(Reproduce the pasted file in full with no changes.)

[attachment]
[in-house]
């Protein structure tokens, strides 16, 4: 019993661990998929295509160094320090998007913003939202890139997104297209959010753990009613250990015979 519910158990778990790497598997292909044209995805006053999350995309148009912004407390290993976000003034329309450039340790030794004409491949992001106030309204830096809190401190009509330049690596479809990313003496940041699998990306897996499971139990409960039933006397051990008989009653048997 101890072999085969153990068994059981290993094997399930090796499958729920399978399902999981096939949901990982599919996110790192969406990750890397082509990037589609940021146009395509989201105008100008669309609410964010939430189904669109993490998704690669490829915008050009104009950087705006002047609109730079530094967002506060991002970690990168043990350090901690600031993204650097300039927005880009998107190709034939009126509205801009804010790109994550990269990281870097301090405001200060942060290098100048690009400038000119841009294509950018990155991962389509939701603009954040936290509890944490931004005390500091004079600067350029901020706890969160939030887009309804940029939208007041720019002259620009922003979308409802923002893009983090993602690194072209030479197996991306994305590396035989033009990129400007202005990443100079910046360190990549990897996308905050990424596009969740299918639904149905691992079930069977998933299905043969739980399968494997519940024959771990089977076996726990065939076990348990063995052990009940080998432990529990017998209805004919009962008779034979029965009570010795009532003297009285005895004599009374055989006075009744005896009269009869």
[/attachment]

[in-house]
């Protein structure tokens, strides 16, 4: 019993661990998929295509160094320090998007913003939202890139997104297209959010753990009613250990015979 519910158990778990790497598997292909044209995805006053999350995309148009912004407390290993976000003034329309450039340790030794004409491949992001106030309204830096809190401190009509330049690596479809990313003496940041699998990306897996499971139990409960039933006397051990008989009653048997 101890072999085969153990068994059981290993094997399930090796499958729920399978399902999981096939949901990982599919996110790192969406990750890397082509990037589609940021146009395509989201105008100008669309609410964010939430189904669109993490998704690669490829915008050009104009950087705006002047609109730079530094967002506060991002970690990168043990350090901690600031993204650097300039927005880009998107190709034939009126509205801009804010790109994550990269990281870097301090405001200060942060290098100048690009400038000119841009294509950018990155991962389509939701603009954040936290509890944490931004005390500091004079600067350029901020706890969160939030887009309804940029939208007041720019002259620009922003979308409802923002893009983090993602690194072209030479197996991306994305590396035989033009990129400007202005990443100079910046360190990549990897996308905050990424596009969740299918639904149905691992079930069977998933299905043969739980399968494997519940024959771990089977076996726990065939076990348990063995052990009940080998432990529990017998209805004919009962008779034979029965009570010795009532003297009285005895004599009374055989006075009744005896009269009869």